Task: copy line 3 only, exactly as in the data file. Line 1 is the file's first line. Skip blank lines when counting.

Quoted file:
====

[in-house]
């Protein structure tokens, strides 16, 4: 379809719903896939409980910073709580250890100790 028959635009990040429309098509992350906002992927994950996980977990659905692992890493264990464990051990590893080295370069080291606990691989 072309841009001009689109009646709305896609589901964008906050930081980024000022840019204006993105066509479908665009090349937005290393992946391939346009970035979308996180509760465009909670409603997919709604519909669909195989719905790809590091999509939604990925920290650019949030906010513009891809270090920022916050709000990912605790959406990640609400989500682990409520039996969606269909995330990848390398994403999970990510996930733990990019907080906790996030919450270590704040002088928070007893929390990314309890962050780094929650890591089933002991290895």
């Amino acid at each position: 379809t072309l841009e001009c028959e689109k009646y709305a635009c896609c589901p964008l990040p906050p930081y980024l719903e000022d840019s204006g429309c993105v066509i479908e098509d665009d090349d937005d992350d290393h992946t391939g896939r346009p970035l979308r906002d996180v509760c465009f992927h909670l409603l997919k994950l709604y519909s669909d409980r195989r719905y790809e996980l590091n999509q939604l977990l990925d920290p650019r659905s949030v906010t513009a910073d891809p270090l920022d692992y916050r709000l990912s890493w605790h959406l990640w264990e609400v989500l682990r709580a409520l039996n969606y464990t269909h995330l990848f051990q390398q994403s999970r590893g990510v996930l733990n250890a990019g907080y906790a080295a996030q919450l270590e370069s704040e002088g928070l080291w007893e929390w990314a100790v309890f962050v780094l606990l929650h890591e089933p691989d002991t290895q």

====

């Amino acid at each position: 379809t072309l841009e001009c028959e689109k009646y709305a635009c896609c589901p964008l990040p906050p930081y980024l719903e000022d840019s204006g429309c993105v066509i479908e098509d665009d090349d937005d992350d290393h992946t391939g896939r346009p970035l979308r906002d996180v509760c465009f992927h909670l409603l997919k994950l709604y519909s669909d409980r195989r719905y790809e996980l590091n999509q939604l977990l990925d920290p650019r659905s949030v906010t513009a910073d891809p270090l920022d692992y916050r709000l990912s890493w605790h959406l990640w264990e609400v989500l682990r709580a409520l039996n969606y464990t269909h995330l990848f051990q390398q994403s999970r590893g990510v996930l733990n250890a990019g907080y906790a080295a996030q919450l270590e370069s704040e002088g928070l080291w007893e929390w990314a100790v309890f962050v780094l606990l929650h890591e089933p691989d002991t290895q």